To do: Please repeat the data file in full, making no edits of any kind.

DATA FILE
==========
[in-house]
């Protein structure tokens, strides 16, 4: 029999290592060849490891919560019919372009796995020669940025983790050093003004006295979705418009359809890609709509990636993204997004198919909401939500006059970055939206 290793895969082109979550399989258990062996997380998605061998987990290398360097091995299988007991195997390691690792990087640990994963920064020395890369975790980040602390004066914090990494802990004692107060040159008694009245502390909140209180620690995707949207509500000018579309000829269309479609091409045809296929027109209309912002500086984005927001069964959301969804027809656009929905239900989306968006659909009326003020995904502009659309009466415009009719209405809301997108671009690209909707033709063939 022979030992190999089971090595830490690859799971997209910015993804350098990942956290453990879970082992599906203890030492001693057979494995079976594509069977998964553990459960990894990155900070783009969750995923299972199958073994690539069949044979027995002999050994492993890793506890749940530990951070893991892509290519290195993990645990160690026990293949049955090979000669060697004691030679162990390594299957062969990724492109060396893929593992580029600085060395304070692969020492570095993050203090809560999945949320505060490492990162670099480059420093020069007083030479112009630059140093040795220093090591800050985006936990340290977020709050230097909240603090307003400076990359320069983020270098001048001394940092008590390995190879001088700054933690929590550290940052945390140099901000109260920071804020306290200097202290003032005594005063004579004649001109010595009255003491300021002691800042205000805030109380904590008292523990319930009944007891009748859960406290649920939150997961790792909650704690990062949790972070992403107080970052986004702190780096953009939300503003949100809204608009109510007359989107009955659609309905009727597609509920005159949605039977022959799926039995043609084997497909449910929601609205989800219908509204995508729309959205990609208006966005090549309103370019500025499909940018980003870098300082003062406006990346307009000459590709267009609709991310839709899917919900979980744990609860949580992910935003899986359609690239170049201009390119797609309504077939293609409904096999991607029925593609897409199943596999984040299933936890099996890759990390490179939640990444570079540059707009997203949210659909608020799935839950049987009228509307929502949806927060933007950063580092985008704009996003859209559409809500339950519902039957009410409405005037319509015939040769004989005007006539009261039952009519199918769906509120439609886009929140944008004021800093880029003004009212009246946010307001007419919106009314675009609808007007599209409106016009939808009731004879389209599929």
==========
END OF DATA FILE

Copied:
[in-house]
């Protein structure tokens, strides 16, 4: 029999290592060849490891919560019919372009796995020669940025983790050093003004006295979705418009359809890609709509990636993204997004198919909401939500006059970055939206 290793895969082109979550399989258990062996997380998605061998987990290398360097091995299988007991195997390691690792990087640990994963920064020395890369975790980040602390004066914090990494802990004692107060040159008694009245502390909140209180620690995707949207509500000018579309000829269309479609091409045809296929027109209309912002500086984005927001069964959301969804027809656009929905239900989306968006659909009326003020995904502009659309009466415009009719209405809301997108671009690209909707033709063939 022979030992190999089971090595830490690859799971997209910015993804350098990942956290453990879970082992599906203890030492001693057979494995079976594509069977998964553990459960990894990155900070783009969750995923299972199958073994690539069949044979027995002999050994492993890793506890749940530990951070893991892509290519290195993990645990160690026990293949049955090979000669060697004691030679162990390594299957062969990724492109060396893929593992580029600085060395304070692969020492570095993050203090809560999945949320505060490492990162670099480059420093020069007083030479112009630059140093040795220093090591800050985006936990340290977020709050230097909240603090307003400076990359320069983020270098001048001394940092008590390995190879001088700054933690929590550290940052945390140099901000109260920071804020306290200097202290003032005594005063004579004649001109010595009255003491300021002691800042205000805030109380904590008292523990319930009944007891009748859960406290649920939150997961790792909650704690990062949790972070992403107080970052986004702190780096953009939300503003949100809204608009109510007359989107009955659609309905009727597609509920005159949605039977022959799926039995043609084997497909449910929601609205989800219908509204995508729309959205990609208006966005090549309103370019500025499909940018980003870098300082003062406006990346307009000459590709267009609709991310839709899917919900979980744990609860949580992910935003899986359609690239170049201009390119797609309504077939293609409904096999991607029925593609897409199943596999984040299933936890099996890759990390490179939640990444570079540059707009997203949210659909608020799935839950049987009228509307929502949806927060933007950063580092985008704009996003859209559409809500339950519902039957009410409405005037319509015939040769004989005007006539009261039952009519199918769906509120439609886009929140944008004021800093880029003004009212009246946010307001007419919106009314675009609808007007599209409106016009939808009731004879389209599929």